Building the whole Debian archive with GCC 4.1: a summary
Over the last 2.5 weeks I have built the complete Debian archive
on a quad-core MIPS machine donated by Broadcom using the recently
released version 4.1 of GCC. In parallel, I have done the same
on an EM64T box donated to Debian by Intel and hosted by Stephen
The purpose of this exercise was three-fold:
- Find out about compiler problems in GCC 4.1 itself as well
as in packages that may fail with the new version *before*
GCC 4.1 is uploaded to unstable. GCC, in particular G++,
is becoming stricter regarding adherence to standards and
packages may fail to build with 4.1 due to invalid code
that was accepted previously.
- Find out about MIPS specific problems in GCC 4.1 and to answer
Matthias Klose's question  as to which platforms can move to
GCC 4.1 as the default compiler once it is uploaded to unstable.
- Find MIPS specific assembler warnings and create a list of all
users of xgot (a MIPS specific toolchain problem).
GCC 4.1 itself appears to be very stable, both on MIPS and AMD64.
There are, however, a large number of packages using code (especially
C++) which GCC 4.1 treats as errors. Fortunately, most of them are
trivial to fix. By compiling about 6200 packages, over 500 new
bugs have been discovered and submitted, 280 of which are specific
to the increased strictness of GCC 4.1. Patches for 2/3 of those
GCC 4.1 specific bugs have been submitted.
Based on my findings, Ben Hutchings has prepared a summary of the most
common C++ syntax errors (that weren't treated as such before G++ 4.1):
I generated a list of package that are "Architecture: any" or "mips",
sorted by upload (old packages first). I then started compiling these
packages, and after the mirror pulse I would update my packages list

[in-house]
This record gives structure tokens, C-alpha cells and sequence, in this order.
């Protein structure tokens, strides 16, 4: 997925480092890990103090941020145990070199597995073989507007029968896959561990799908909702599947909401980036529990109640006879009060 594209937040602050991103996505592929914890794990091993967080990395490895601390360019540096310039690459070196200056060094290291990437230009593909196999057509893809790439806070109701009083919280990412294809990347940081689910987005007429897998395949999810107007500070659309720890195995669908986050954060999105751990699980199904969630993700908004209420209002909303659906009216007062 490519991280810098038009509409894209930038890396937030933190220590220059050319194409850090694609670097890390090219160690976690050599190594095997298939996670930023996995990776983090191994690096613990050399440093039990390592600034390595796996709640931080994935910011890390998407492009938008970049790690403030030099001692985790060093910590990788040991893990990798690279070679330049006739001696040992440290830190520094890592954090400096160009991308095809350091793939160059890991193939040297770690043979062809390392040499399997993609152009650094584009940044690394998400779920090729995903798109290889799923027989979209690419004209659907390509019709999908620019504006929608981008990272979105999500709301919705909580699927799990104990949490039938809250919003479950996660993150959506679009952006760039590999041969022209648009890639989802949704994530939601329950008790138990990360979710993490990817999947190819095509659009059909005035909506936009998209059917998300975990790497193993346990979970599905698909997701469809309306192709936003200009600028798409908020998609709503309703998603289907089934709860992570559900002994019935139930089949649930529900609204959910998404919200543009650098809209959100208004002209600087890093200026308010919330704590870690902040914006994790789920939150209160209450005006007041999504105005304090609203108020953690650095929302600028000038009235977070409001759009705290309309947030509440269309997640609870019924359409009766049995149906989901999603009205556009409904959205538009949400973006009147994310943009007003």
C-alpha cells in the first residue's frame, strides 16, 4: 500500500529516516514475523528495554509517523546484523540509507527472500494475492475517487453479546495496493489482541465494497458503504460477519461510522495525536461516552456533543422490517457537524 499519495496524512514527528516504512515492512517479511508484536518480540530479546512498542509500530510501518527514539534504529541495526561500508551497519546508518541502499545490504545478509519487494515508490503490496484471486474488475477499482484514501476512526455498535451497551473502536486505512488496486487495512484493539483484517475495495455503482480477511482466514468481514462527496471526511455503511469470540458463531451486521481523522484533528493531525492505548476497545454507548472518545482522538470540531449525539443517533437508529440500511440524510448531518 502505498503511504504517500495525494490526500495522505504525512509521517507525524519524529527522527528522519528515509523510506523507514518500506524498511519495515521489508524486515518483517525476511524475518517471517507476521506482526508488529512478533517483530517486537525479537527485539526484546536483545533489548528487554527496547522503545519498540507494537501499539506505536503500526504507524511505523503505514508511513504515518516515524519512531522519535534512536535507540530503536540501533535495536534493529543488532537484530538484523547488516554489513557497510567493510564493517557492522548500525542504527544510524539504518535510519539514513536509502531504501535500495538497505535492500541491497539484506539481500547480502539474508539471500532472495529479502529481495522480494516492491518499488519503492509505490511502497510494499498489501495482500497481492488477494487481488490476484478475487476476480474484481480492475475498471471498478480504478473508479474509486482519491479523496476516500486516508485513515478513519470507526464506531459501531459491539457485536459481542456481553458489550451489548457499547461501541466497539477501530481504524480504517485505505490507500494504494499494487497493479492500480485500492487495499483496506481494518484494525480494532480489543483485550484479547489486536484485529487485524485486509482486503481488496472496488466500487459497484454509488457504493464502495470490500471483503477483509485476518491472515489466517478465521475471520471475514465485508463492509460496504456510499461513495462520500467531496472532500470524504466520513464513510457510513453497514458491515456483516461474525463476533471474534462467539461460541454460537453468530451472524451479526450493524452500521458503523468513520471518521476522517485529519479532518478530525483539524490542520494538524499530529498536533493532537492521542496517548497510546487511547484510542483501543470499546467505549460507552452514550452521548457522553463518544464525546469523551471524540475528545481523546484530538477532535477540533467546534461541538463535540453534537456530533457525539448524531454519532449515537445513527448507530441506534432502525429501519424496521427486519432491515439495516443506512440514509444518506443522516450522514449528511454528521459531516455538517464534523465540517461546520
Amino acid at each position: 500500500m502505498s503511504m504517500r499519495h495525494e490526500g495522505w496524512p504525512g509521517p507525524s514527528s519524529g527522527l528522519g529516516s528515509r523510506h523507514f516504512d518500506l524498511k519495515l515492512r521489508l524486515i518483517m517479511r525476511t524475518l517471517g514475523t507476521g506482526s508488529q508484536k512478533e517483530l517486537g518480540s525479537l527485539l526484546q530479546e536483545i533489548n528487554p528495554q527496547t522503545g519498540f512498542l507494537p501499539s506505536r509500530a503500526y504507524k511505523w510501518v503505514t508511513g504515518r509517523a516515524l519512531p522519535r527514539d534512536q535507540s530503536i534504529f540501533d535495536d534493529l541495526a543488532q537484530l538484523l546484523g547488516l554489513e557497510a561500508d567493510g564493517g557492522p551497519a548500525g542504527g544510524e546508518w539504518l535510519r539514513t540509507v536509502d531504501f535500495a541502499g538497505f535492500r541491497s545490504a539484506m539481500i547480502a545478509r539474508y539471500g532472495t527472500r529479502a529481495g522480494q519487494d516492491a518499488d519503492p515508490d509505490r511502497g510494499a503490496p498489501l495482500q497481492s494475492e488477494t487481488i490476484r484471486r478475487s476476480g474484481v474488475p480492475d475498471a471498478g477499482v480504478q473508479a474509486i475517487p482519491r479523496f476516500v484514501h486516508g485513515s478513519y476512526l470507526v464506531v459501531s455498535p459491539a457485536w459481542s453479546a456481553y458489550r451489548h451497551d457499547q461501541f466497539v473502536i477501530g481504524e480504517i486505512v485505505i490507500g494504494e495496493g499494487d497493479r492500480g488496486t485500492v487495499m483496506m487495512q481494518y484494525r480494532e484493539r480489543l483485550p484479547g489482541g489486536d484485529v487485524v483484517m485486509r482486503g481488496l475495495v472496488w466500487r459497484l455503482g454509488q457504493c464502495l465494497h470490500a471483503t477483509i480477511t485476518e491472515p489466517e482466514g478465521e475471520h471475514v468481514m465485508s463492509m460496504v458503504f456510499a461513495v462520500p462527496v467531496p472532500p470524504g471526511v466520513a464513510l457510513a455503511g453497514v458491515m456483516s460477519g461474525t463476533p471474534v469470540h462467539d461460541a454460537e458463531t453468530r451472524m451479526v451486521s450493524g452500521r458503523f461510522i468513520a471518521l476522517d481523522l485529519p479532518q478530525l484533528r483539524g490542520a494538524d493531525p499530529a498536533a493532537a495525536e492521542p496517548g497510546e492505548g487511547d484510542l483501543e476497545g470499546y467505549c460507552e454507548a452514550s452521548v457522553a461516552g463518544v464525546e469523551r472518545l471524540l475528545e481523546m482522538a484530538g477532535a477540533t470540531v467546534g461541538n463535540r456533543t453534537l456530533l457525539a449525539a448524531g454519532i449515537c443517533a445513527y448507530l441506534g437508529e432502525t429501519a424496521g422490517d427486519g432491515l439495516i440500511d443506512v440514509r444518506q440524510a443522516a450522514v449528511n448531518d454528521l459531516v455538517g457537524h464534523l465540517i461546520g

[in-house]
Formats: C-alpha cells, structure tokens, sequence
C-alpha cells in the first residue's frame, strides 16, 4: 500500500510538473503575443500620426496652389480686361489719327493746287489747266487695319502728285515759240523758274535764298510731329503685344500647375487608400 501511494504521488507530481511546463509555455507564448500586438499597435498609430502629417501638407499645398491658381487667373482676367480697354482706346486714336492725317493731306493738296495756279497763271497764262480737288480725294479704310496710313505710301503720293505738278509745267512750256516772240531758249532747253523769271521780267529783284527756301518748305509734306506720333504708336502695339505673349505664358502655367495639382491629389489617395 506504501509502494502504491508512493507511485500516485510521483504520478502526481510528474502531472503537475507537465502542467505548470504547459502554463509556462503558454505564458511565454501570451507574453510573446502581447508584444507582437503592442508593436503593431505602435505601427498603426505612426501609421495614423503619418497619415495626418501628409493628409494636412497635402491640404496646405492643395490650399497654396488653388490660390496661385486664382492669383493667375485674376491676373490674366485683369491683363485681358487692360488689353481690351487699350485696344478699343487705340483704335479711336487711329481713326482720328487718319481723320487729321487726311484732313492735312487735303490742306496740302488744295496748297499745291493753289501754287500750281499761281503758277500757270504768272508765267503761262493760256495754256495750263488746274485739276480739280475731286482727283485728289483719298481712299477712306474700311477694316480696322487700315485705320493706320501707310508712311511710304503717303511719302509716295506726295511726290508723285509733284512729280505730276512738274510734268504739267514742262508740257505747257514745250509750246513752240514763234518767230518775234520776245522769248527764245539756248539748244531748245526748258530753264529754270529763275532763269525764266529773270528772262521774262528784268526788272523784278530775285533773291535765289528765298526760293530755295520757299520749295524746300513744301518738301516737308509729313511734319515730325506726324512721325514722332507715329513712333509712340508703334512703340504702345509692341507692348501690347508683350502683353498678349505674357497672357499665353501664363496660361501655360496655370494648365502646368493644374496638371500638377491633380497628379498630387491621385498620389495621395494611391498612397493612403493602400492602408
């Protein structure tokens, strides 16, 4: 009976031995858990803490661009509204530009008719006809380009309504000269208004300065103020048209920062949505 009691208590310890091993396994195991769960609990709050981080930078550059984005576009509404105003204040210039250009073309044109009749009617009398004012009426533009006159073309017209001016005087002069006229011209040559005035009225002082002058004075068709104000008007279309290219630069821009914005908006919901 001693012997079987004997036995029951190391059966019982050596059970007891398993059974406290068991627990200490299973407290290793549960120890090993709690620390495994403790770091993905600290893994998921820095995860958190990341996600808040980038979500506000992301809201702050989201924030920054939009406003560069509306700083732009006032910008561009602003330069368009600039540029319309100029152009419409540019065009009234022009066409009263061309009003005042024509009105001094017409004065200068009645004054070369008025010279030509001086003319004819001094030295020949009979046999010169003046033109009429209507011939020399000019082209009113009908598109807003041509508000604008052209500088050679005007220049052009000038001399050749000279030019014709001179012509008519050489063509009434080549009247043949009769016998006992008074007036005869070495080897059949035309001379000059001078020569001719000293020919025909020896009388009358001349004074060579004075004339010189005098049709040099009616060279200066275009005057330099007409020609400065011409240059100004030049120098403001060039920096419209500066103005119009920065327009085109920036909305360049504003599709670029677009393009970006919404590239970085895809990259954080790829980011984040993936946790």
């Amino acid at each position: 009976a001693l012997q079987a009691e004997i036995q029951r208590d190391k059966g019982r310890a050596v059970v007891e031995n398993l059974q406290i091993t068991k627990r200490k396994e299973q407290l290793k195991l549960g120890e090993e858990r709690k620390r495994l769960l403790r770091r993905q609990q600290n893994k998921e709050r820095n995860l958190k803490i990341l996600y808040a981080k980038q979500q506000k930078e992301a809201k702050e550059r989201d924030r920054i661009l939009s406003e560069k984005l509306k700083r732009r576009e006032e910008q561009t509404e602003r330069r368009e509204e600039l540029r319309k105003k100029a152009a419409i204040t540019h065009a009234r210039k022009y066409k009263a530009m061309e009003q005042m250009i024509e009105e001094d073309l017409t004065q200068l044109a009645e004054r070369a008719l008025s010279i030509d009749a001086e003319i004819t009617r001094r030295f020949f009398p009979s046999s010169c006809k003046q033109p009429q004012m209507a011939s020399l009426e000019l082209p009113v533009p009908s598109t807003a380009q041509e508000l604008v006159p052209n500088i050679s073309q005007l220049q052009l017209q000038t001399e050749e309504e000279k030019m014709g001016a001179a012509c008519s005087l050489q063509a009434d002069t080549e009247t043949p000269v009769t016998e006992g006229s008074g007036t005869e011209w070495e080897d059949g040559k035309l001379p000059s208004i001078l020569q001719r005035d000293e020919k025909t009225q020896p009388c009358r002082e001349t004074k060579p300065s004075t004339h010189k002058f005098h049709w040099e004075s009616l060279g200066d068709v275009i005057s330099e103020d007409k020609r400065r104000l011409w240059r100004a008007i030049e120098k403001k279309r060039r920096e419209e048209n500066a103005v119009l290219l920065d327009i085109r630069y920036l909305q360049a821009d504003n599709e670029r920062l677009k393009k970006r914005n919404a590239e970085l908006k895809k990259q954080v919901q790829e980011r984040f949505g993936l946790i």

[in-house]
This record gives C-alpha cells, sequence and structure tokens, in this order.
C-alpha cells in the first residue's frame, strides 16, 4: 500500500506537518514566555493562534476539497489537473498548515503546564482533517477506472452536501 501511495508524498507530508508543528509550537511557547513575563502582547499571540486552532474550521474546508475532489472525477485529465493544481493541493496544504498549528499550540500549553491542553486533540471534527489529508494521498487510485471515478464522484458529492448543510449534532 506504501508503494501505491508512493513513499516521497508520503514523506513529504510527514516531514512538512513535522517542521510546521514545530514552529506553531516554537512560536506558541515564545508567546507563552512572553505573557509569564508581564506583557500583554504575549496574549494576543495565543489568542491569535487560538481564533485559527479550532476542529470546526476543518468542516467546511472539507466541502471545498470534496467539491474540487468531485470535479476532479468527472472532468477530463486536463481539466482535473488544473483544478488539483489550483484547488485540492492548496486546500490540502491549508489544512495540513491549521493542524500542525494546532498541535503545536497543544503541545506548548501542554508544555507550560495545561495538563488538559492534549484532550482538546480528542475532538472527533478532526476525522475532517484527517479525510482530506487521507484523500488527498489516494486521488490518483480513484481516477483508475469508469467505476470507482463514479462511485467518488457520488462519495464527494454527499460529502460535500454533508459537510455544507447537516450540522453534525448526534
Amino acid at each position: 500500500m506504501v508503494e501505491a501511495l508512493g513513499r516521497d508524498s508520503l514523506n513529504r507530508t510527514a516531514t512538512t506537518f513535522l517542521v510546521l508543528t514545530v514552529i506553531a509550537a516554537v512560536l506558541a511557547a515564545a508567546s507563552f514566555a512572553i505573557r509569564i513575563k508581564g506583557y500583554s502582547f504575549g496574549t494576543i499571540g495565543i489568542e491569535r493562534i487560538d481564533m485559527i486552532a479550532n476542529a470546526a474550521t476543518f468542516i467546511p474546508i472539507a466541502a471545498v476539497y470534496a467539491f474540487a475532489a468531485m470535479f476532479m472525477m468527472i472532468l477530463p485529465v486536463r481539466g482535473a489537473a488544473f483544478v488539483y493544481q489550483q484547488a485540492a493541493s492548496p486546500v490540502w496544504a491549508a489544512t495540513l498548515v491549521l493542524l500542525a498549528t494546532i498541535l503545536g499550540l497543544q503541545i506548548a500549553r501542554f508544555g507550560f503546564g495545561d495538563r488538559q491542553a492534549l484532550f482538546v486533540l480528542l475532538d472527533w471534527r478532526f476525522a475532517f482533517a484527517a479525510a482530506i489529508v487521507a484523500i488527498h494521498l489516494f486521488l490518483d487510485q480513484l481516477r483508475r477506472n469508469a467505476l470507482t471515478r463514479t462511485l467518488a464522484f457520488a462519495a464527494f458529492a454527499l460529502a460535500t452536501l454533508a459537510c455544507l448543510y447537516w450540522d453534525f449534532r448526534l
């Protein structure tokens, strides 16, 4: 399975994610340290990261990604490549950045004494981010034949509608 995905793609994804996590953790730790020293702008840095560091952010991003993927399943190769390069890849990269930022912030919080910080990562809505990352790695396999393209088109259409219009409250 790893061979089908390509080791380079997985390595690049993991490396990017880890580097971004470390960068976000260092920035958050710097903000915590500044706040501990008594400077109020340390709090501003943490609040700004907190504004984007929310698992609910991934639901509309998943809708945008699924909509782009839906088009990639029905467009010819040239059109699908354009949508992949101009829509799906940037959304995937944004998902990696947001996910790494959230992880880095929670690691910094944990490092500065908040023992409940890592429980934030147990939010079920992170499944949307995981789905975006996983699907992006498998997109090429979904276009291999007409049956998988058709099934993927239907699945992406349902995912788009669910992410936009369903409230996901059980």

again (excluding packages which had no new version). What I explicitly
did *not* do was to exclude packages which have known build failures
because I wanted to see if they might have GCC 4.1 issues too. Another
thing I did on MIPS which the official build machines would not do
is to compile as "mips64" rather than "mips" (using a 64-bit kerneel but
32-bit userland, uname -m shows "mips64"; this can be changed by using the
linux32 program). The aim of this was to identify mips64 specific
problems. I compiled every packages that failed with "mips64" using
"mips" too, though.
In total, 6192 individual packages were compiled on MIPS, with 6761
compilations (because of new versions uploaded to the archive during
those two weeks). A listing is available from  and all build logs
from MIPS from . On AMD64, the number of individual packages
compiled was 5862. This number is lower than the one for MIPS because
I started with MIPS first and then ignored packages on AMD64 with known
Detailed summary of bugs found
While I've tried to keep count of the different errors, some of the
numbers are slightly off, partly because you do make some errors when
keeping track of so many bugs and partly because the classification
below is quite arbitrary and I slightly changed it over time.
(Normally, you'd go back and classify each bug again, but I didn't do
that because this was not a scientific study.)
1. New bugs I have filed in the BTS
- gcc/g++ 4.1 strictness: 277 (see  for a list]
- failures due to the new version of make: 4
- old or missing build-dependencies: 50
- host type cannot be recognized:
- config.* out of date: 26
- other method (mips64): 7